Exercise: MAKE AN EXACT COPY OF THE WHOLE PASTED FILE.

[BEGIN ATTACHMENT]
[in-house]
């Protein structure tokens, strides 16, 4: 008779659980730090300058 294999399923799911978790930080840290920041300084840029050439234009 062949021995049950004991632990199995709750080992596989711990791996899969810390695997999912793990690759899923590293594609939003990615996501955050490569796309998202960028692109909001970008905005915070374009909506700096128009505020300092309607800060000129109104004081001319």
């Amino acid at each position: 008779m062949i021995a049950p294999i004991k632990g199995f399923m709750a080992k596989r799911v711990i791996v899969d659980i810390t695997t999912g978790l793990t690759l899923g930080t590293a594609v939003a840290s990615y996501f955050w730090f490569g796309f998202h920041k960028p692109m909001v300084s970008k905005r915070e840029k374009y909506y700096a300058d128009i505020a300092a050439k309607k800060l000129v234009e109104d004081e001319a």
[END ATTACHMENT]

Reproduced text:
[in-house]
């Protein structure tokens, strides 16, 4: 008779659980730090300058 294999399923799911978790930080840290920041300084840029050439234009 062949021995049950004991632990199995709750080992596989711990791996899969810390695997999912793990690759899923590293594609939003990615996501955050490569796309998202960028692109909001970008905005915070374009909506700096128009505020300092309607800060000129109104004081001319």
């Amino acid at each position: 008779m062949i021995a049950p294999i004991k632990g199995f399923m709750a080992k596989r799911v711990i791996v899969d659980i810390t695997t999912g978790l793990t690759l899923g930080t590293a594609v939003a840290s990615y996501f955050w730090f490569g796309f998202h920041k960028p692109m909001v300084s970008k905005r915070e840029k374009y909506y700096a300058d128009i505020a300092a050439k309607k800060l000129v234009e109104d004081e001319a």